19. AGIS Information • ATLAS clouds, tiers and sites • Topology : clouds, tiers, sites specifics (f.e. geography, names, etc) • Site Resources and Services information • list of resources and services (FTS servers, SRM, LFC) • site service properties (name, status, type, endpoints) • Site information and configurations • available CE and SE information (CPU,disk information, status, available resources) • availability and various status information, like site status in ATLAS Data distribution, Monte-Carlo Production, Functional Tests. Site downtime periods • relations to currently running/planned tests, tasks or runs • Data replication. Sites shares and pairing. • List of activities (f.e. reprocessing), activity start and end time • Global configuration parameters needed by ADC applications • Users related information (privileges, roles, account info)

  20. ATLAS Distributed Computing Monitoring (Today) R.Rocha Sep09

  21. ATLAS Distributed Computing Monitoring (Next) • Simplify into one monitoring application (where it is possible) • Standardize monitoring messages • https://svnweb.cern.ch/trac/dashboard/wiki/WorkInProgress • HTTP for transport • JSON for data serialization • Attempt to have a common (single) dashboard client application • Built using the Google Web Toolkit (GWT) • Source data exposed directly from its source (like the Panda database) • Avoid aggregation databases like we have today • Server side technology left open R.Rocha Sep09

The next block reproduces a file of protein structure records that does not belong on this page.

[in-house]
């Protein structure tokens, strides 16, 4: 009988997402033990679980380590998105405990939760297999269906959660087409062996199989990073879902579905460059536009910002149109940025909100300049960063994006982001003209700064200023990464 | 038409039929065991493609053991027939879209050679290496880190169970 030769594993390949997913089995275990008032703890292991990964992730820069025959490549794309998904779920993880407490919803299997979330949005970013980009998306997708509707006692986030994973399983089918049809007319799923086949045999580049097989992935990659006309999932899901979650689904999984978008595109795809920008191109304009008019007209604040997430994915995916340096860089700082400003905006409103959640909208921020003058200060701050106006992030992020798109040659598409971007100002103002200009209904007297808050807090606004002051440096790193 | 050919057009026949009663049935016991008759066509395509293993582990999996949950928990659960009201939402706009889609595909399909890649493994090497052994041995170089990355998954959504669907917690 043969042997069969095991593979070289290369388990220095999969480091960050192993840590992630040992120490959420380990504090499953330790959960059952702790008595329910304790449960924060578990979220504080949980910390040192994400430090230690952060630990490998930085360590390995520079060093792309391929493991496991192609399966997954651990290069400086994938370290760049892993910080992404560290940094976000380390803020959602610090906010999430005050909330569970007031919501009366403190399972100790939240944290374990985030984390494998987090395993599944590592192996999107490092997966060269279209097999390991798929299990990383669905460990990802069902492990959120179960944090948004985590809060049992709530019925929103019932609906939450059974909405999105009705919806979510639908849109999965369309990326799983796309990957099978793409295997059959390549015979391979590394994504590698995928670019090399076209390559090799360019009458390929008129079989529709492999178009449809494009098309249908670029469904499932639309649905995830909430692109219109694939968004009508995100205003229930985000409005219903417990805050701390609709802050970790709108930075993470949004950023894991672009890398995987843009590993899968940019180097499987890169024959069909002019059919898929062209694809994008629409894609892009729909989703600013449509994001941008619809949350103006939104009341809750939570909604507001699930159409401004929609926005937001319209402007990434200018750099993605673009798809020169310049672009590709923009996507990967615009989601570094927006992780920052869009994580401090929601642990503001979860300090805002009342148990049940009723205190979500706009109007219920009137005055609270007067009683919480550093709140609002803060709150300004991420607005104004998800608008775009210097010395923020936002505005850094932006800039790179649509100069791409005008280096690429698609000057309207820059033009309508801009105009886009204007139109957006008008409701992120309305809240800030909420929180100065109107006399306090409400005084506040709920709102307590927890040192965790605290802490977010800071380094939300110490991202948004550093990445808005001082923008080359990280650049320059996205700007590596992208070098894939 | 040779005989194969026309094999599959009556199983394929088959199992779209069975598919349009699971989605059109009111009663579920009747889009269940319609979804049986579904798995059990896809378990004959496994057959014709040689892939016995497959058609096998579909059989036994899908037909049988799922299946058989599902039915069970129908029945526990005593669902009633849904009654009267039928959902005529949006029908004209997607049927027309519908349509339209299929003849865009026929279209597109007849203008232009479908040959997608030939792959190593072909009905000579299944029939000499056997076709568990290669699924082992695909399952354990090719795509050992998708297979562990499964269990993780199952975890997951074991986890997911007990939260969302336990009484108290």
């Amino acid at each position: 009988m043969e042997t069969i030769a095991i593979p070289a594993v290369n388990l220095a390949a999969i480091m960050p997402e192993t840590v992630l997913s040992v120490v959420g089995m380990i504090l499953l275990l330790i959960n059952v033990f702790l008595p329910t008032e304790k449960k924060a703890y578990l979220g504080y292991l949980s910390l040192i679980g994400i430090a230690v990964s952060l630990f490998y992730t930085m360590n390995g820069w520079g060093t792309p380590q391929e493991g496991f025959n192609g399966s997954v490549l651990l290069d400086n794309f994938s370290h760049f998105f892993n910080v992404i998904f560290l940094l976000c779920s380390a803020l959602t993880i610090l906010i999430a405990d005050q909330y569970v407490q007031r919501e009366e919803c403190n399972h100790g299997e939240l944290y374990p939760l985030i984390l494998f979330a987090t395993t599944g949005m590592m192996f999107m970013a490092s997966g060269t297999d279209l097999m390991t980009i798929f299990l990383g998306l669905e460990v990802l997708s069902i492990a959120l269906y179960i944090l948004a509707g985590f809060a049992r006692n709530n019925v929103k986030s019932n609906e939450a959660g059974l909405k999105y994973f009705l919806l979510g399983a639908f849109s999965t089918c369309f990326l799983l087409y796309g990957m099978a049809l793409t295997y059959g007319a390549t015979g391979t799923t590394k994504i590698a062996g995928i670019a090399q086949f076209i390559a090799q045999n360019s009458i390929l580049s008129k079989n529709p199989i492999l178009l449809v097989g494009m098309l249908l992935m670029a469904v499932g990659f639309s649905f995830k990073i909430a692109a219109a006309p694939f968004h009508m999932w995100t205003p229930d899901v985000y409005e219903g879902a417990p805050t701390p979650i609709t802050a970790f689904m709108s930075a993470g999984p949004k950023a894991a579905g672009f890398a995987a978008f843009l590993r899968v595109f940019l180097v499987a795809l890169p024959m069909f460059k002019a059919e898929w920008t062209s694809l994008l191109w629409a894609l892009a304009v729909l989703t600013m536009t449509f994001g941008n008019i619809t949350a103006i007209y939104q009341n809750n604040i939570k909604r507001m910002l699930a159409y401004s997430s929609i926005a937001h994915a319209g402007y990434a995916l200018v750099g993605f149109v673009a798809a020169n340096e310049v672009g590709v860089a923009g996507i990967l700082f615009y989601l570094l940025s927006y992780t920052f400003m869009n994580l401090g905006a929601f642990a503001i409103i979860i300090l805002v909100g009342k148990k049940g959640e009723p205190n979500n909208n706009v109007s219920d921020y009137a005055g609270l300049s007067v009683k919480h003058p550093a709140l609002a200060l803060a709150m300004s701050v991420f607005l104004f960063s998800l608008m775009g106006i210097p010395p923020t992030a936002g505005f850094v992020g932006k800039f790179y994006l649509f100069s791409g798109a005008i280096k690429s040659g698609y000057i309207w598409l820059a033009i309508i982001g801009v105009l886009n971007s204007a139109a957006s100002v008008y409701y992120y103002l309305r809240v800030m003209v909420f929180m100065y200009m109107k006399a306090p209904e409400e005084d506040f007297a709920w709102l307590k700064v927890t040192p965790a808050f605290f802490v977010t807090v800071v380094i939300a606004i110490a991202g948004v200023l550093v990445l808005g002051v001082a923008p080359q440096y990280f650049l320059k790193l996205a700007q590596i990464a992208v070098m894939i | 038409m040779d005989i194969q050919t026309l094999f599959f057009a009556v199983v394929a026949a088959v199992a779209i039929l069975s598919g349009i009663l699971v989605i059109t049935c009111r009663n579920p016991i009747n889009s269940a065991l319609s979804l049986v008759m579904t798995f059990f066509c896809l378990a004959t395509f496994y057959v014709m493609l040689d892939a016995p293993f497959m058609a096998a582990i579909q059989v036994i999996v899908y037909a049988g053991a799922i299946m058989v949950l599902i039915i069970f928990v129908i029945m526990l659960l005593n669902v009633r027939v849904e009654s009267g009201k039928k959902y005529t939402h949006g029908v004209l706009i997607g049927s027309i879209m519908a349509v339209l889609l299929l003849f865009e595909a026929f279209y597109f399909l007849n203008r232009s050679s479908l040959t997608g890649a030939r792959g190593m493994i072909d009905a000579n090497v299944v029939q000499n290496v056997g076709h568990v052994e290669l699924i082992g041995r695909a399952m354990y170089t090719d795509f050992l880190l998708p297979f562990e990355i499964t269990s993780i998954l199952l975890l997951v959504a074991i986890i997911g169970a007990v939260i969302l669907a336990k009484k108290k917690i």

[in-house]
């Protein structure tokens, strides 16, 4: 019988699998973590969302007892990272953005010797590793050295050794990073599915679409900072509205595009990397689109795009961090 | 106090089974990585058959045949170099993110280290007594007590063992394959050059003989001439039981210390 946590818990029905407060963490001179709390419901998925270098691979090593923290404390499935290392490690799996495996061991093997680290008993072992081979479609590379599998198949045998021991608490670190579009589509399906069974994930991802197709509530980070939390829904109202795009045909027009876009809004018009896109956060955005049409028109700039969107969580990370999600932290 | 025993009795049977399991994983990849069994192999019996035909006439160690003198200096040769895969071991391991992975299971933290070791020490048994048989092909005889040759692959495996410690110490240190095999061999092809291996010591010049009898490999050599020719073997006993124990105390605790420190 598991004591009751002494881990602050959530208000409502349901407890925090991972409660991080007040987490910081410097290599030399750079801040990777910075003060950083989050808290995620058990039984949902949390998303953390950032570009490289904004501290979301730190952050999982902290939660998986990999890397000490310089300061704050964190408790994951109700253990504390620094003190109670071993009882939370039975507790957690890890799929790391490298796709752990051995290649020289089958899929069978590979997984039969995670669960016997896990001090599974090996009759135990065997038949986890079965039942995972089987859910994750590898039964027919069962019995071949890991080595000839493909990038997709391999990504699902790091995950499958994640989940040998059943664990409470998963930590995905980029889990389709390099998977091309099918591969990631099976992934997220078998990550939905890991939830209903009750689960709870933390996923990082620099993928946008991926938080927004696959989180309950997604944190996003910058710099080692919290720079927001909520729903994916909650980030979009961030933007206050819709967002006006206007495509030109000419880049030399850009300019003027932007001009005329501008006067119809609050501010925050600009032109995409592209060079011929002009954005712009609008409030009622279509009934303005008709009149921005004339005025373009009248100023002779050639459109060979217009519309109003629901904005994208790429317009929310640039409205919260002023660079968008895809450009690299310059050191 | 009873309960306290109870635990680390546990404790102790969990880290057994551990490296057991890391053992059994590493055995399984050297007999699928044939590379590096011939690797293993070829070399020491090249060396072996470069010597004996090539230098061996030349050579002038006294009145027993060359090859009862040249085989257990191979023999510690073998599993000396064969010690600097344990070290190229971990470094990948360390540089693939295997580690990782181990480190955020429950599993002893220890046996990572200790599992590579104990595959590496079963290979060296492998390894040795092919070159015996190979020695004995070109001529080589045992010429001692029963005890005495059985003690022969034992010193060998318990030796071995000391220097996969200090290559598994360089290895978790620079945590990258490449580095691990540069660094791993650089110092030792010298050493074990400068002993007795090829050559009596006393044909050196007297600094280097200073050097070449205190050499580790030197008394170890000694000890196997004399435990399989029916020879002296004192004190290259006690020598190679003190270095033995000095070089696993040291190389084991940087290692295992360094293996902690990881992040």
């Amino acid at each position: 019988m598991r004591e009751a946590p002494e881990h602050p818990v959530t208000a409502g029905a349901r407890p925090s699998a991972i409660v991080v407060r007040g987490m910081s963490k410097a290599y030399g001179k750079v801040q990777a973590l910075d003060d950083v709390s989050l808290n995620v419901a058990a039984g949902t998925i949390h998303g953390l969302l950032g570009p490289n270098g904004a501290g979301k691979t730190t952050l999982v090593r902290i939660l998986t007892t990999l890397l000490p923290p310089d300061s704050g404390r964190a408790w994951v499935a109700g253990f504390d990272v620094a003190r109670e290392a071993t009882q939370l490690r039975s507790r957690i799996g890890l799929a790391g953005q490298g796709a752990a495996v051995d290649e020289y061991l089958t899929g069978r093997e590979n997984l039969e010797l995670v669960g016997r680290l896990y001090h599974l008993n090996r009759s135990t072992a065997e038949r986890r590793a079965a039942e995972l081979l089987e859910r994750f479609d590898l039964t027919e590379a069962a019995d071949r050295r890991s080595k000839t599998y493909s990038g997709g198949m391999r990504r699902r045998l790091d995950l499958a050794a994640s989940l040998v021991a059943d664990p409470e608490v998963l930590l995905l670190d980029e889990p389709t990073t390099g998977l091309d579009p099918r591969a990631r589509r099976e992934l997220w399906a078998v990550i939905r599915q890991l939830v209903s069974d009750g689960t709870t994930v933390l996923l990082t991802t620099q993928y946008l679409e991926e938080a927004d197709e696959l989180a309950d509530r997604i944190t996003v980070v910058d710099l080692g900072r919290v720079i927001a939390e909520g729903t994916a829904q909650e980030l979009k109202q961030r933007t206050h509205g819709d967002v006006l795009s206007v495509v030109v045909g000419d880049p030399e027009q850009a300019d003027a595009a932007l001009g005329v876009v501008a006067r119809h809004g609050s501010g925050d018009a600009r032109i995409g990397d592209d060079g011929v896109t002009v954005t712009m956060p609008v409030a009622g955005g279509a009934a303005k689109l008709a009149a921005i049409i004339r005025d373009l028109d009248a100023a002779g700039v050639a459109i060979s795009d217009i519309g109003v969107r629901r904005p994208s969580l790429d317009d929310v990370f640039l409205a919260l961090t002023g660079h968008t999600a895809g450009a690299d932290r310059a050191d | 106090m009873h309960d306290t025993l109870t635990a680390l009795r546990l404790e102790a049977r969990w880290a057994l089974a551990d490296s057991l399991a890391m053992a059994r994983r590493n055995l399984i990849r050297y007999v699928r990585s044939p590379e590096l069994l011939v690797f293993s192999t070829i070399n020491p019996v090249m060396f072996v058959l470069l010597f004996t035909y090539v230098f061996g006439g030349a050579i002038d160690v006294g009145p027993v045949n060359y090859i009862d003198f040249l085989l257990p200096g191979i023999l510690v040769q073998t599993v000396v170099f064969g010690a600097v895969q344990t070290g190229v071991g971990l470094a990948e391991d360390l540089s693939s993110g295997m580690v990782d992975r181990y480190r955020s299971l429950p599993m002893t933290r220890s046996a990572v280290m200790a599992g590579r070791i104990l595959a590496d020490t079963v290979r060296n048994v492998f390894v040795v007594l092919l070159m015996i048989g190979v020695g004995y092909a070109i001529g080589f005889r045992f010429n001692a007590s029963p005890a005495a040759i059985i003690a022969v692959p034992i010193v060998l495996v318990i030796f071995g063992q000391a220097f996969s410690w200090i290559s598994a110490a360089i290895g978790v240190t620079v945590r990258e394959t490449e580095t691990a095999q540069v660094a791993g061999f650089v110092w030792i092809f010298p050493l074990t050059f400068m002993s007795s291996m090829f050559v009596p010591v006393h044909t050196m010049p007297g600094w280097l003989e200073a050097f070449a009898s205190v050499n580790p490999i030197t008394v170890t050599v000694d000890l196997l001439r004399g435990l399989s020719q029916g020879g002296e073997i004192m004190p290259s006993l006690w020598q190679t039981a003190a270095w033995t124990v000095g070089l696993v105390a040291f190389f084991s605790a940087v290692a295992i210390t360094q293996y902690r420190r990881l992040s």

22. Summary & Conclusions • The ATLAS Collaboration has developed a set of software and middleware tools that enable access to data for physics analysis purposes to all members of the collaboration, independently of their geographical location. • Main building blocks of this infrastructure are • the Distributed Data Management system; • the Ganga and pathena for distributed analysis on the Grid. • Production System to (re)process and to simulate ATLAS data • Almost all required functionalities are already provided; and extensively used for simulated, as well as real data from beam and cosmic ray events. • Grid Information System technical proposal is finalized and the system must be in production by the end of the year • Monitoring system standardization is in progress


  24. Acknoledgements • Thanks to A.Anisenkov, D.Barberis, K.Bos, M.Branco, S.Campana, A.Farbin, J.Elmsheuser, D.Krivashin, A.Read, R.Rocha, A.Vaniachine, T.Wenaus,… For pictures and slides used in this presentation